We also identified a number of persistence rates for specific types of measures; measure-specific results were detailed in Table 6.
With a mix of persistence rates from site to site, we also explored site-level factors that could potentially impact those persistence rates. We found a number of potential driving factors, but those with the strongest correlation to persistence were:
- Building automation system management. Sites with an external contractor providing most of the changes and service for the building automation system were more likely to have higher persistence.
- Staff turnover. The site where building management personnel had been in their jobs longer were more likely to have higher persistence.
- Major retrofits. Whenever a site had undergone some type of significant retrofit in the time since retro-commissioning, persistence was more likely to have decreased.
We also evaluated spillover, but found evaluation to be very difficult. The only resulting conclusion we were able to reach was that 10% of measures that were recommended at the time of RCx, but not implemented at that time, have since been implemented.
Perhaps the most useful future scope for this type of research would be an evaluation of an additional few years of measure persistence, now that we have observed high persistence over a six-year period. The program could also benefit from conducting a pilot of sites that implement recommendations from our findings, to assess if there is potential for energy performance follow-up in the years following RCx.
Consideration and inclusion of persistence factors in future program design efforts could potentially capture lost savings and make the program even more robust. We make recommendations for integrating these lessons into existing program practice, and also suggest some additions to the program, postimplementation. Finally, we suggest some ‘triggers’ to identify which projects to most strongly consider for these improvements.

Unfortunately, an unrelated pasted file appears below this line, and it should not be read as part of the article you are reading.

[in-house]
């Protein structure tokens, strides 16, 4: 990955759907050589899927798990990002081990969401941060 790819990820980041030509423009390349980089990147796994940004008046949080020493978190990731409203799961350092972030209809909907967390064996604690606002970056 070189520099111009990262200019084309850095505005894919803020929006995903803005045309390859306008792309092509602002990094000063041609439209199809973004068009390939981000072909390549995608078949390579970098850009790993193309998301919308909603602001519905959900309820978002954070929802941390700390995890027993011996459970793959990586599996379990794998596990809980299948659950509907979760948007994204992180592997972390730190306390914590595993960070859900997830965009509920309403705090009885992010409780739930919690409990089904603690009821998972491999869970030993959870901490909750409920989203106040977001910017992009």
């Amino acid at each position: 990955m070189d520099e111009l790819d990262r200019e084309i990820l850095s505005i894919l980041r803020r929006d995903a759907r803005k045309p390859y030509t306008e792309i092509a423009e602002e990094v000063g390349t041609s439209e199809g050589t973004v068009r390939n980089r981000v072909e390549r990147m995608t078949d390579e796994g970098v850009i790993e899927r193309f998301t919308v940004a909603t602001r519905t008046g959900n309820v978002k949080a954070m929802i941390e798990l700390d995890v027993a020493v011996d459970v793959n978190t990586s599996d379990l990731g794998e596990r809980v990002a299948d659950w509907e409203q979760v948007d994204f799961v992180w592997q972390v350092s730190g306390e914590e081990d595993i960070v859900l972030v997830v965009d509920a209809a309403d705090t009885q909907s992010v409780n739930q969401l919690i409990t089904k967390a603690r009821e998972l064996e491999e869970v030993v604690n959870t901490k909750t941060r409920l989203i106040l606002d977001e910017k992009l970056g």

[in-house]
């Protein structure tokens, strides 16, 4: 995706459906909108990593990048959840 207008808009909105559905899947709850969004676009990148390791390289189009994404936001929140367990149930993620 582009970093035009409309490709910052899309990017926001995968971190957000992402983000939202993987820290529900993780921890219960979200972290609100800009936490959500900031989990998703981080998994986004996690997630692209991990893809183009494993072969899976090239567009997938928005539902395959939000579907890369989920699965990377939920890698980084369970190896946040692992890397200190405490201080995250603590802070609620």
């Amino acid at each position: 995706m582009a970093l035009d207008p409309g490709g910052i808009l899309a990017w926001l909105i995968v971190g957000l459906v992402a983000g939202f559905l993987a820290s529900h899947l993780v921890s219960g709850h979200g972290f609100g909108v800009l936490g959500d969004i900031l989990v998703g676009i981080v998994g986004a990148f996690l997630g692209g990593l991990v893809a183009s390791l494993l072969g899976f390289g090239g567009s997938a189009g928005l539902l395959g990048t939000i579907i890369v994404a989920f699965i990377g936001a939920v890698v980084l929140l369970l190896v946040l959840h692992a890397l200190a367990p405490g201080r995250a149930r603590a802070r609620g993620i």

Recommendations for implementation
- We found that building operator training of any kind had a positive impact on persistence. Many operators received training through the local union, or as part of the Building Operator Certification program. The most conscientious operators seemed to make a direct connection between their training and the RCx program. Persistence may improve if the RCx program adds training elements.
- In the Literature Review section, we documented how some other programs put persistence strategies in place during implementation—bringing persistence to the forefront of program implementation and conversations with the customer. One such program (Manitoba Hydro) even offered a bonus incentive for persistence, based on follow-up data collected.
Recommendations for follow-up with sites
It is clear that significant events that occur after RCx implementation, such as personnel turnover and retrofits, can have a very negative effect on persistence. It seems that persistence could be increased significantly with even minor follow-up activities, which could be applied to all sites or just to those that exhibit certain triggers (see next section for triggers). Those follow-up activities include: